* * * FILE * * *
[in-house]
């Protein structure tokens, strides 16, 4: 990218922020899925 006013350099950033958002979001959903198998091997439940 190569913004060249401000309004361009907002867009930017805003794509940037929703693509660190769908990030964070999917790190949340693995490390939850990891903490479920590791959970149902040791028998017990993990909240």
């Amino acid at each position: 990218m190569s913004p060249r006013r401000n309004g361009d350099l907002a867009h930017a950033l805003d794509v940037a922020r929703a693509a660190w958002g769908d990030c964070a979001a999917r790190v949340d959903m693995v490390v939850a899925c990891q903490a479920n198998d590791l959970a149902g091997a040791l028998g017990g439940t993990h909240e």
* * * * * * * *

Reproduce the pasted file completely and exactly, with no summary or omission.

[in-house]
């Protein structure tokens, strides 16, 4: 990218922020899925 006013350099950033958002979001959903198998091997439940 190569913004060249401000309004361009907002867009930017805003794509940037929703693509660190769908990030964070999917790190949340693995490390939850990891903490479920590791959970149902040791028998017990993990909240």
């Amino acid at each position: 990218m190569s913004p060249r006013r401000n309004g361009d350099l907002a867009h930017a950033l805003d794509v940037a922020r929703a693509a660190w958002g769908d990030c964070a979001a999917r790190v949340d959903m693995v490390v939850a899925c990891q903490a479920n198998d590791l959970a149902g091997a040791l028998g017990g439940t993990h909240e």